Criminal cases are based on evidence and the evidence presented by the prosecution must be enough to outweigh that presented by a defendant’s attorney in order to prove that person’s guilt beyond a reasonable doubt. You probably know that not everything can be admitted as evidence and when something cannot be used it is called inadmissible. But what actually makes evidence inadmissible? Here’s a simple guide to understanding the concept of admissibility in a criminal trial.
What Makes Evidence Inadmissible Vs. Admissible?
The two most important factors in determining what makes evidence inadmissible instead of admissible are whether it is 1) relevant and 2) reliable. Whether someone being tried for reckless driving was previously accused of underage drinking, for example, would likely be considered irrelevant and thus, inadmissible, because one crime is not related to the other. On the other hand, if someone being charged with reckless driving has a conviction for vehicular manslaughter, that would be considered relevant as it serves to prove the driver has been known to be careless behind the wheel (it could also be relevant in terms of sentencing as it would be considered a prior conviction). This evidence would be challenged for misleading the jury by drawing them away from the question of whether or not the defendant drove recklessly.
Evidence can also be ruled irrelevant if it is unfairly prejudicial. For example, if the prosecution tried to show photos of dead car crash victims in a reckless driving trial to show the dangers associated with driving recklessly. This would be considered unfairly prejudicial because it doesn’t address the question of whether or not the suspect broke the law, but only serves to upset the jury.
Relevance can also be questioned if it is considered to waste time. For example, while one character witness may help establish that the defendant is honest and reliable, a dozen would be irrelevant as they would waste the court’s time without adding any additional relevant information.
Challenging the Relevance of Evidence
The relevance of evidence is often debated between the prosecutor and the defendant’s criminal defense lawyer and often the judge must decide what can be considered relevant enough to be used as official evidence. For example, if an alleged assault victim with no witnesses on her behalf has been in a similar situation in the past, that might not be relevant. But if she has claimed to have been assaulted a dozen times in the past and she’s never had witnesses to back up her story, the defense might be able to argue that this shows she could be making up her story for one reason or another.
In fact, the biggest area of contention when it comes to relevancy is evidence against a defendant based on past crimes. In sex assault and domestic violence cases, the prosecution will often bring up the fact that the defendant has done this before and a conviction is unnecessary. The prosecution just needs victims to testify about prior behavior. On the defense side, the bad character of the victim is also brought up to show he or she isn’t trust worthy or has a propensity for violence.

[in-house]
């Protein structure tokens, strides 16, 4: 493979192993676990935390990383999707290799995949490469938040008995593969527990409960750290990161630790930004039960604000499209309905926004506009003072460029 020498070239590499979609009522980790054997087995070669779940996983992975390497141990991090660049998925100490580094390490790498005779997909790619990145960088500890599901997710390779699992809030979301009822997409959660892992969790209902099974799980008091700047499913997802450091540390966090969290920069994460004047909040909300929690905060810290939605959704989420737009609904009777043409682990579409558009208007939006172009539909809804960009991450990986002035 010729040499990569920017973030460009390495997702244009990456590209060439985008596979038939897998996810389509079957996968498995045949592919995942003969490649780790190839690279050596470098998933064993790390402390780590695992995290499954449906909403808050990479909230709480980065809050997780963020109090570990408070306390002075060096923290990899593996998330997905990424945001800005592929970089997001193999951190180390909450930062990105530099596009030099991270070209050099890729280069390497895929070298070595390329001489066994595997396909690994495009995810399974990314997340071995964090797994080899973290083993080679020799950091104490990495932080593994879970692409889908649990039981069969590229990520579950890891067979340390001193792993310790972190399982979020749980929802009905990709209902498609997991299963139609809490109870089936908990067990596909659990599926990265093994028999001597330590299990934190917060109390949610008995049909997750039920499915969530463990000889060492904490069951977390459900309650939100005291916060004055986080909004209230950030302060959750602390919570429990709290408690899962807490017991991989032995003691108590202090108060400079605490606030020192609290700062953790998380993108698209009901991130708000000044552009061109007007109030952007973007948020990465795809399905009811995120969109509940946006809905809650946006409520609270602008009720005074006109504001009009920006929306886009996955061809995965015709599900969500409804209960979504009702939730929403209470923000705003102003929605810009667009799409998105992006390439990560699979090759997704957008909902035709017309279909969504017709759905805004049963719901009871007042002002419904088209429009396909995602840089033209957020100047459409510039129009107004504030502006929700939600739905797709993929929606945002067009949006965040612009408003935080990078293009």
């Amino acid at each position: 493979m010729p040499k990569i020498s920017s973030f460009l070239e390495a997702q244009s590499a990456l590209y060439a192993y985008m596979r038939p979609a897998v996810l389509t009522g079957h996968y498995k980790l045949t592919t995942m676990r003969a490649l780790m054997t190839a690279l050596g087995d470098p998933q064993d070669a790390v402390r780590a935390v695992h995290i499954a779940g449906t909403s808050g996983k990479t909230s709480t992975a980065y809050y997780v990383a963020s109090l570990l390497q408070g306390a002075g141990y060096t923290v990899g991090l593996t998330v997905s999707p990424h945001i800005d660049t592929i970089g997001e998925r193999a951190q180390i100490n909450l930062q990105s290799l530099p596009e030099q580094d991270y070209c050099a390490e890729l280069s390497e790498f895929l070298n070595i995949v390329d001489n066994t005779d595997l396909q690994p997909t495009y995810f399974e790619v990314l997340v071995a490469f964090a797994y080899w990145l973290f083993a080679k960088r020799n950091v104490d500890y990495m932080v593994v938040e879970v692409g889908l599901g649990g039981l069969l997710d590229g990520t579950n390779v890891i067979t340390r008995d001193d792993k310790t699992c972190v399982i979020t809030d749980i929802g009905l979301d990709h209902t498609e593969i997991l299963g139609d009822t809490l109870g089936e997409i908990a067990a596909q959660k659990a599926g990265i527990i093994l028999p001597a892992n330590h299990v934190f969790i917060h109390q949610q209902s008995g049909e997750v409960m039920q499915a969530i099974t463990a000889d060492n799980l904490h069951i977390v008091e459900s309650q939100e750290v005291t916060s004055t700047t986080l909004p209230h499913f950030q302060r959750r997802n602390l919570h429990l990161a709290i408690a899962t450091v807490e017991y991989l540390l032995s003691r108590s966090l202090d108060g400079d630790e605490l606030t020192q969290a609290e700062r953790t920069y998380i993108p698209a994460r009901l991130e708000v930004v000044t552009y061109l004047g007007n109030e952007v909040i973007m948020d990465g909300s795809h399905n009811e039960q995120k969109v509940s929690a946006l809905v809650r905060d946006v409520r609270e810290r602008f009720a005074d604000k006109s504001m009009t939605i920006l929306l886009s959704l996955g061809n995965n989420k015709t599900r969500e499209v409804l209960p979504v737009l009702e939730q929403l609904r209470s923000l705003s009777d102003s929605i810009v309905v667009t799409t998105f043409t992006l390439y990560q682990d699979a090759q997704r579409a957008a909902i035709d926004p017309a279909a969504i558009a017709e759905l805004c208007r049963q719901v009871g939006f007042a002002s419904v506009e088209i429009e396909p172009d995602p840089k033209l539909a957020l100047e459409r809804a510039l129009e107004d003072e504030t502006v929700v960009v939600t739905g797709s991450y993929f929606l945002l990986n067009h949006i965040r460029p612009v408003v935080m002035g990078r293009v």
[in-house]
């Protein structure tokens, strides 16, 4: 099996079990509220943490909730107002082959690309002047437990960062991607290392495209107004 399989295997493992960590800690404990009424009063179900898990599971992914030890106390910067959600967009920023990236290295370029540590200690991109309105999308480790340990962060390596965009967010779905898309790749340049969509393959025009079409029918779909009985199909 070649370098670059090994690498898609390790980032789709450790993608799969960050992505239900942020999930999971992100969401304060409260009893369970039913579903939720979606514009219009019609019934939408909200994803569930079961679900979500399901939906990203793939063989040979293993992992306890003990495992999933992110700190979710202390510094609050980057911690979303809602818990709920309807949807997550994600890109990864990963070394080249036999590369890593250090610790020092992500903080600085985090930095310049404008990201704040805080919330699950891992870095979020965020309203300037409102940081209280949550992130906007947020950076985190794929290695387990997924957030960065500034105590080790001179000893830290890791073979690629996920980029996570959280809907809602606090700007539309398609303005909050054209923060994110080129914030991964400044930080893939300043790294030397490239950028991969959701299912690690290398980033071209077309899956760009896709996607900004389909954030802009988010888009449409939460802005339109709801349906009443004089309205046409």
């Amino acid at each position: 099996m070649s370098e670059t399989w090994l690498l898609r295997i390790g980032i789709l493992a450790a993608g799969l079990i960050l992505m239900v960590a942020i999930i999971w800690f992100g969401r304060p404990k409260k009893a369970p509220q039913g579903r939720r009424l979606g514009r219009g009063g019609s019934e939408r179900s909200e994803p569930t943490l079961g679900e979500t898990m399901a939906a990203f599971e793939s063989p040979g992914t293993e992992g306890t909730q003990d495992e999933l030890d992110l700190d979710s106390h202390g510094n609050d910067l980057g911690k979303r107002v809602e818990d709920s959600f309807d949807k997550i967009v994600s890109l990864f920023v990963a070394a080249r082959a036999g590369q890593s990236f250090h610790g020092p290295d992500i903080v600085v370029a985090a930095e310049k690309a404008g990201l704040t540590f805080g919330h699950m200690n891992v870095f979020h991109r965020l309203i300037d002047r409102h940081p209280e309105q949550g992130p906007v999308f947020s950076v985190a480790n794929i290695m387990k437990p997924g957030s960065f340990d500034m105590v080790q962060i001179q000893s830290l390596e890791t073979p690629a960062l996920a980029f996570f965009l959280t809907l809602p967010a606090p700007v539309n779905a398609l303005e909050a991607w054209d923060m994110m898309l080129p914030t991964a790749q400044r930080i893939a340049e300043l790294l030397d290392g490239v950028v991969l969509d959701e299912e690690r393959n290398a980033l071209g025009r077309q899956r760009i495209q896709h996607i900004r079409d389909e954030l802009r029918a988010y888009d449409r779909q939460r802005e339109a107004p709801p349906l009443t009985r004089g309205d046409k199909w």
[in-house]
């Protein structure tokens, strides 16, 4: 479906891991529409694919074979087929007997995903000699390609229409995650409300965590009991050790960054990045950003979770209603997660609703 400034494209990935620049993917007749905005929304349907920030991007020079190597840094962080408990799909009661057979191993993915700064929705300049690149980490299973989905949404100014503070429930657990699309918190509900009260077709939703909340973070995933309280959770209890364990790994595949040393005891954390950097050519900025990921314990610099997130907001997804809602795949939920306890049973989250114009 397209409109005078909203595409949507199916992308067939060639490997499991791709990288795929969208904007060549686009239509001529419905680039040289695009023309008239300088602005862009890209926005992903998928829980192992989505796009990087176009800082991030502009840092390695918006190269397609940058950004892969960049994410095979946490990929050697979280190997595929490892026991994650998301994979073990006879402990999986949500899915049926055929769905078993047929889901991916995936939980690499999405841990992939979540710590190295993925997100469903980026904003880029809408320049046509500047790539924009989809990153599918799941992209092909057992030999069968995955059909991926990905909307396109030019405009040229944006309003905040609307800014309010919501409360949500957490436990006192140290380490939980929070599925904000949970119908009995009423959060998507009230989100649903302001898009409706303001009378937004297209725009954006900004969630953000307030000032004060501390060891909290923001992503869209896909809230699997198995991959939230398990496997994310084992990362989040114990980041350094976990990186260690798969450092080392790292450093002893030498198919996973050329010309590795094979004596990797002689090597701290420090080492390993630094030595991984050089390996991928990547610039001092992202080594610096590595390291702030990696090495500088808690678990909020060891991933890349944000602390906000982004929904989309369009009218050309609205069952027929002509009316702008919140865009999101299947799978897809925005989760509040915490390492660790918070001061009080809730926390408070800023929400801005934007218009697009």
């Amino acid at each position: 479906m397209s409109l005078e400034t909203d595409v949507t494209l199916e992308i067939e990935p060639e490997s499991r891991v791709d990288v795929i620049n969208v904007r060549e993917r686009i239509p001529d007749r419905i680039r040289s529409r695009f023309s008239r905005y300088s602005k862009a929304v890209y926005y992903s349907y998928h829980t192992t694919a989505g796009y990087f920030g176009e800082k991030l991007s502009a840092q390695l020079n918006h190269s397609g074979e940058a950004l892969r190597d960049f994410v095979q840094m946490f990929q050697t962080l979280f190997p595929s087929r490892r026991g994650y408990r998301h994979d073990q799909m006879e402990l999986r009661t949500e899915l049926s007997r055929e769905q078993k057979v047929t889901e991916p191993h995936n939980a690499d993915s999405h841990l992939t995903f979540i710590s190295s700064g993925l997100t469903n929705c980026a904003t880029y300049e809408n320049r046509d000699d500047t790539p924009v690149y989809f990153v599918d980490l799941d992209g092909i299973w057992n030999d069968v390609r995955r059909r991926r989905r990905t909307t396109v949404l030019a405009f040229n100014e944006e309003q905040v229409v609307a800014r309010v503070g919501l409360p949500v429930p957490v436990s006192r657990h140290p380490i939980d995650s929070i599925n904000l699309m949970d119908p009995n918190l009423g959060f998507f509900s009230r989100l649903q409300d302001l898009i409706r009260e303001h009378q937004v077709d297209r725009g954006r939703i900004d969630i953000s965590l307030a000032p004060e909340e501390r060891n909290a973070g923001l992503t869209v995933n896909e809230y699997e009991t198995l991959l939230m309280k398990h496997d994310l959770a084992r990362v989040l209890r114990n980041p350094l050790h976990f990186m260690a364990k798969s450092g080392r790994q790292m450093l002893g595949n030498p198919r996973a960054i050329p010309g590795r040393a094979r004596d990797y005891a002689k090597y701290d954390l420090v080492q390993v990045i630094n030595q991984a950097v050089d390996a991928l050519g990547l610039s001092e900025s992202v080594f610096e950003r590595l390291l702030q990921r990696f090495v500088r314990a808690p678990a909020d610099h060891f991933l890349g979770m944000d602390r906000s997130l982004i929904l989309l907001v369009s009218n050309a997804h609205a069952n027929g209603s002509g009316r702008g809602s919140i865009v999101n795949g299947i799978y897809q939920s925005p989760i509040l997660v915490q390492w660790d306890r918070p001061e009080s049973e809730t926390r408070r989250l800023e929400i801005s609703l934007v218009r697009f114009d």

Determining the Reliability of Evidence
When it comes to what is considered reliable for purposes of admissibility, this usually applies to witness testimony, but can also apply when it is impossible to prove the origin of a physical piece of evidence. For example, while someone’s diary can be used as evidence, if you can’t actually prove that the diary belonged to that person, it would be inadmissible. Reliability is also brought into question if the chain of custody cannot be traced from the time the evidence is discovered by the police to the time it appeared in court as this means the evidence could have been tampered with at some point.
Hearsay is the most well known type of unreliable evidence and involves a witness testifying that he heard someone say something, rather than actually having the person who made the statement testify in court. There are many exceptions to hearsay though, including when someone makes a dying declaration. Because the rules regarding reliability, particularly hearsay, are so complicated, it’s important to ask your lawyer if you have any questions regarding whether or not evidence may be considered reliable.
When evidence is inadmissible, it cannot be used against or on behalf of the defendant. Ultimately, what evidence is admitted into a trial can make or break a case, which is why it is so important to work with a top attorney who can make sure that evidence on your behalf is admissible and fight to have all questionable evidence against you excluded from trial. If you have been charged with a crime, Peter M. Liss can help you fight the charges by paying attention to what makes evidence inadmissible. Please call (760) 643-4050 to schedule a free initial consultation.
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